From the earliest records it appears that whatever police services were needed were performed by an elected constable. A constable was enabled by law to perform both law enforcement and limited civil process. He served writs in civil matters where the amount involved did not exceed seventy-five dollars, a fair sum in those days. Crime as we know it today was nearly nonexistent. The constable was available to settle disputes between neighbors, gather stray animals to the pound, and in those rare instances when necessary, actually bring a person before the court.
The first instance of the word "police" entered the town records was in 1875 when a " Police Officer " was appointed by the selectmen "upon failure of the Town to elect" one. From this time until 1917 the selectmen appear to have appointed police officer-constables on a yearly basis. In 1917 began the annual appointment of police officers, sometimes separated from the constable. In the mid-twenties it should be noted that a "Liquor Prosecutor" was also appointed apparently to contend with the Prohibition era.
In 1921 the name Fred Smith first appears in an appointment as constable. In 1929 a total of eight special officers and two constables were appointed. Not until 1934 was a person appointed as titular head of the police force. At that time Fred Smith, who was also a selectman, was appointed as "acting Chief of Police". In 1938 , Smith, no longer a selectman, was appointed the first chief of police for the town. Smith held the position for the next sixteen years, carrying out his duties as a part-time officer in an "on call" basis. Through this period law enforcement as we know it today began to develop. With the advent of better and more rapid means of travel and communication, much of it the result of advances made during World War II, crime became more
of a neighborhood problem, and required an ever-increasing amount of time and expertise. Fred Smith handled this transition in a very able manner.
In 1954 Deputy Sheriff Ralph Stevens replaced Smith as Londonderry's chief police officer. In 1956 eleven special officers were appointed to assist Steven's. Population of the town at this time was about two thousand people.
In the spring of 1961 the selectmen, with what turned out to be remarkable foresight, decided that the town's growth called for a better form of protection. Alfred Conner, an instructor at Pinkerton and long-time resident of Londonderry, was appointed chief of police. He instituted a reorganization of the department.
To respond better to phone calls, he created a "blue phone" system with several phones installed in the homes of special officers throughout the town. Training sessions were held to instruct the men in their duties. A few outdated radios were given to the town by the Manchester Police Department. These radios, installed in the private vehicles of the special officers, permitted rapid communication between the officers and the Derry Police Department. The foundation of a modern police department had been laid.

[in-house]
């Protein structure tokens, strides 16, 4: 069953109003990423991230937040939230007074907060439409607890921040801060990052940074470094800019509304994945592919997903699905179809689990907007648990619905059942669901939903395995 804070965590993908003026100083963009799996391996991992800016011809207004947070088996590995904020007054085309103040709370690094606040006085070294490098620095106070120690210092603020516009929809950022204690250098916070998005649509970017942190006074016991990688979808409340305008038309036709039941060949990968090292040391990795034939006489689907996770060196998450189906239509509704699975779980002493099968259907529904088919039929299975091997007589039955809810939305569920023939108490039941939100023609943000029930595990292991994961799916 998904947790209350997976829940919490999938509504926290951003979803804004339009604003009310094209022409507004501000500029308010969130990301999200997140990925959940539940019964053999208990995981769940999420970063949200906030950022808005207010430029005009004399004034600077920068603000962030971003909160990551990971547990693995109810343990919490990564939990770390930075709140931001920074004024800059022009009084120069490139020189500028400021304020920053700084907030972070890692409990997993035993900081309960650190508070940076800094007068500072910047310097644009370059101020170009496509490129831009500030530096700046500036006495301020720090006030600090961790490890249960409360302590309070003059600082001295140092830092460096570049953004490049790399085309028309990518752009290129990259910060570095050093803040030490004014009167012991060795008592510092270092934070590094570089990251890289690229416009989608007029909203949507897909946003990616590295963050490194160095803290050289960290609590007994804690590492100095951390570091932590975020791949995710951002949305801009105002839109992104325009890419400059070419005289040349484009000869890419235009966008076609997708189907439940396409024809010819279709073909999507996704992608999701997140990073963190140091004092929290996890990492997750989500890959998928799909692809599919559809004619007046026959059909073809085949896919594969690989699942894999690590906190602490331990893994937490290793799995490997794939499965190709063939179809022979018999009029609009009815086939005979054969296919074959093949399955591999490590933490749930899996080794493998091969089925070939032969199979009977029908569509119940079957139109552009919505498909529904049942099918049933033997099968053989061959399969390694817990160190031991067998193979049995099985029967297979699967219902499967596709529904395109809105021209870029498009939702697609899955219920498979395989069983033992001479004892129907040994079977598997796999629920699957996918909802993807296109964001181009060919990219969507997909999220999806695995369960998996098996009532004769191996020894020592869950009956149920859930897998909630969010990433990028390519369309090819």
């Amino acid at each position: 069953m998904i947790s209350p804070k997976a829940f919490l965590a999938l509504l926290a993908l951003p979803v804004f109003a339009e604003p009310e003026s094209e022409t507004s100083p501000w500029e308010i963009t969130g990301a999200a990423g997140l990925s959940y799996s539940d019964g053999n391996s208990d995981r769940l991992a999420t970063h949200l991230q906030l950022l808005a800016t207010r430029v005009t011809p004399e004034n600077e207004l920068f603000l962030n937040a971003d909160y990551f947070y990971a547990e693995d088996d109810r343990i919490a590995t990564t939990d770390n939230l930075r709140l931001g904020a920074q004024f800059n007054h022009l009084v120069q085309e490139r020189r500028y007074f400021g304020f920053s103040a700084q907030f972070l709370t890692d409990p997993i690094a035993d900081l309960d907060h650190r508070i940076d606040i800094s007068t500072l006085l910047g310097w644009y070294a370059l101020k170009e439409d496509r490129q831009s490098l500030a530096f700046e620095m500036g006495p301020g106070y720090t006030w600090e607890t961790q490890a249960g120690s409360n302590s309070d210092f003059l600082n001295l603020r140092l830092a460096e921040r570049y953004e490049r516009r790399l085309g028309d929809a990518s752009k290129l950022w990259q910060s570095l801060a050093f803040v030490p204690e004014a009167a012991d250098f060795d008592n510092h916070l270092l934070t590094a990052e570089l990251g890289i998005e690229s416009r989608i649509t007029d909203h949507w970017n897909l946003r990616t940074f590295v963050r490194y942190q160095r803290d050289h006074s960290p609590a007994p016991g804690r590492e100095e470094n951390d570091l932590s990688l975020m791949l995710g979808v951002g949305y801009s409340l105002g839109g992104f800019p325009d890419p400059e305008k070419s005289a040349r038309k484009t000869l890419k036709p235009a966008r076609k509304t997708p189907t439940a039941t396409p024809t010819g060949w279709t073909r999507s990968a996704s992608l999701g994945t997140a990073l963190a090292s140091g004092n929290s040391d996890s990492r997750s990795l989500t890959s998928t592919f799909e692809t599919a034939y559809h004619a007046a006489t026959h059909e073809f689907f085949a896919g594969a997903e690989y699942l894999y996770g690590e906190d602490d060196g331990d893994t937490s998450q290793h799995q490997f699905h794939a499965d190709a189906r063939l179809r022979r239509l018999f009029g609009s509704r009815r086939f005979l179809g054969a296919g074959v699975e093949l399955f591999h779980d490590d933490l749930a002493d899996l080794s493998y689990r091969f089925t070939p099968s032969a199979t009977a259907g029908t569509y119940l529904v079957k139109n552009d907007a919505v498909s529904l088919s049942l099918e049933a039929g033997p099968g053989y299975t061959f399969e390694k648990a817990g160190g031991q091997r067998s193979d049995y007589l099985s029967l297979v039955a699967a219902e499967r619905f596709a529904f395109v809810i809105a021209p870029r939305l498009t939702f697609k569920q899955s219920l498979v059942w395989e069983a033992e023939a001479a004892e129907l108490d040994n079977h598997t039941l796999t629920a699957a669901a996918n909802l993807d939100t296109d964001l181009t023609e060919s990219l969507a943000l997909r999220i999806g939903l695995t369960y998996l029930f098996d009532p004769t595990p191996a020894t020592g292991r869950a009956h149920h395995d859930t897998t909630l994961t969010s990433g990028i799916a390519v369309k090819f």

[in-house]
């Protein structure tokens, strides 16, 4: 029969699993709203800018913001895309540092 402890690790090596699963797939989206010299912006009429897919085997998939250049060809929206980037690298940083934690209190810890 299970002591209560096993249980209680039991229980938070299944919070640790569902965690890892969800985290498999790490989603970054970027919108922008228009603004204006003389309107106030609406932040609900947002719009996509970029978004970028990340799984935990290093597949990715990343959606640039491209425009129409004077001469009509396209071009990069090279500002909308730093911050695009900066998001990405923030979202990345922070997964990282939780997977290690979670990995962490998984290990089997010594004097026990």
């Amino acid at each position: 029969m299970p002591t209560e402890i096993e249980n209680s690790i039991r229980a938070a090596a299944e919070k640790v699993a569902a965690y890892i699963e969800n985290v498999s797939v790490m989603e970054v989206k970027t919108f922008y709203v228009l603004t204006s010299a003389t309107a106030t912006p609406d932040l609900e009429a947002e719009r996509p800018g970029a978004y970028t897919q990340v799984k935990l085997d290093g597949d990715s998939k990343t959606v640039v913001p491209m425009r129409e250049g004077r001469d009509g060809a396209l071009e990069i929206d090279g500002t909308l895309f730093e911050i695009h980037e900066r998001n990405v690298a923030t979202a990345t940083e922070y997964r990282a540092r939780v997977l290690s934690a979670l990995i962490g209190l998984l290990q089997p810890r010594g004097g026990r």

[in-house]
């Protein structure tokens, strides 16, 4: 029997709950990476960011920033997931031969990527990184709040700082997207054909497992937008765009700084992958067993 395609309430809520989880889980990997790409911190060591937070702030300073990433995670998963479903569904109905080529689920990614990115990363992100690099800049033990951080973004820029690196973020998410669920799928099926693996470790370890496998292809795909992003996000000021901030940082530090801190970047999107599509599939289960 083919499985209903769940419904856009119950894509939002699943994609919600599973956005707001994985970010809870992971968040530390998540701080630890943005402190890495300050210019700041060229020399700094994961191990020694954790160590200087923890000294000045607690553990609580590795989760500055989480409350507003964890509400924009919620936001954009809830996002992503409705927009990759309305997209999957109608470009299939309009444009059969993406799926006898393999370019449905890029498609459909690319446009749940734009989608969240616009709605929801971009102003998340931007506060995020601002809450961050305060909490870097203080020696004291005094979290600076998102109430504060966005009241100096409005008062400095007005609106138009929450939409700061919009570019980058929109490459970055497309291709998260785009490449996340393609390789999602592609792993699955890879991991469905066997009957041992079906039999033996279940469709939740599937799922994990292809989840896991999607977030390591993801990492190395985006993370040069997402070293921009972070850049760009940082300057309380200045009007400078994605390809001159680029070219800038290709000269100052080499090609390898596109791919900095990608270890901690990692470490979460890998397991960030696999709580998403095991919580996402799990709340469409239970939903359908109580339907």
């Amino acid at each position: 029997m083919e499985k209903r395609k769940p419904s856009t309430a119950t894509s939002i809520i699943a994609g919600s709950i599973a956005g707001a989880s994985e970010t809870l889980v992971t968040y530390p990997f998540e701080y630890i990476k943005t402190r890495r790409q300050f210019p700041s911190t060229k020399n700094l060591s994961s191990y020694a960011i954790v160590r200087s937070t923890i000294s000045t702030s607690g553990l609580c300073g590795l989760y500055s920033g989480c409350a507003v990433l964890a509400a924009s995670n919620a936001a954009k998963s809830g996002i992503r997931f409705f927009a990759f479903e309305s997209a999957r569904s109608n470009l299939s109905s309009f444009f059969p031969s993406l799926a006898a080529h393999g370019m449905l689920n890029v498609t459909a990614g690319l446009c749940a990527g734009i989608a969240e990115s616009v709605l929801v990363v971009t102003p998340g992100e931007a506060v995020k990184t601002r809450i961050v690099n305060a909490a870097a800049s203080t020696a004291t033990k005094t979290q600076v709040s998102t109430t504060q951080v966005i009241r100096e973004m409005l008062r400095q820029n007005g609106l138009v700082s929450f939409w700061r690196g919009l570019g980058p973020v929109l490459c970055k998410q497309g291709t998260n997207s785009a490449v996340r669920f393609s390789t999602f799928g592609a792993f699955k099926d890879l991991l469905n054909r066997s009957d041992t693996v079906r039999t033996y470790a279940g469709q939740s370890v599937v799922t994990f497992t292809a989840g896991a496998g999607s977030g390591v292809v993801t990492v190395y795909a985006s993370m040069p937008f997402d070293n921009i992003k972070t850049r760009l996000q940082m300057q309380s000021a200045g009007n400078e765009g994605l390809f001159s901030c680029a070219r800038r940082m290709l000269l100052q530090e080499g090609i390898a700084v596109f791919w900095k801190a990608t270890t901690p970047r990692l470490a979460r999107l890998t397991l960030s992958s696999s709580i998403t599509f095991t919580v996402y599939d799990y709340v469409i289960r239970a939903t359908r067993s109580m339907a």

In the fall of 1961 Conner resigned to resume his teaching duties and Frederick L. Ball, who had been with the department as a special officer since 1956, was appointed chief. The opening of Interstate 93 in 1963 brought unprecedented growth of residential areas; it also brought a comparable growth in crime and requests for police services. The town meeting in 1964approved the position of chief as fulltime, the first full-time police officer in the town's history.
As growth continued, the need for additional manpower became acute. It became more difficult for the special officer force to handle the increasingly technical aspect of law enforcement. In 1966 a second full-time officer was appointed. Charles Webster, who had been with the department as a "special" since 1961, was chosen.
Growth of the town and the department has continued to the present. In 1974, full-time dispatching was instituted. The need for officers specially trained in various duties led to establishment of investigative, juvenile assistance, and traffic divisions to meet the community's needs.
In 1976 the police department annually handled thousands of phones calls, complaints, and requests for assistance. Two patrol cruisers were on duty around the clock, with immediate dispatch from the radio console at police headquarters.
Frederick L. Ball, Town of Londonderry, Chief of Police Retired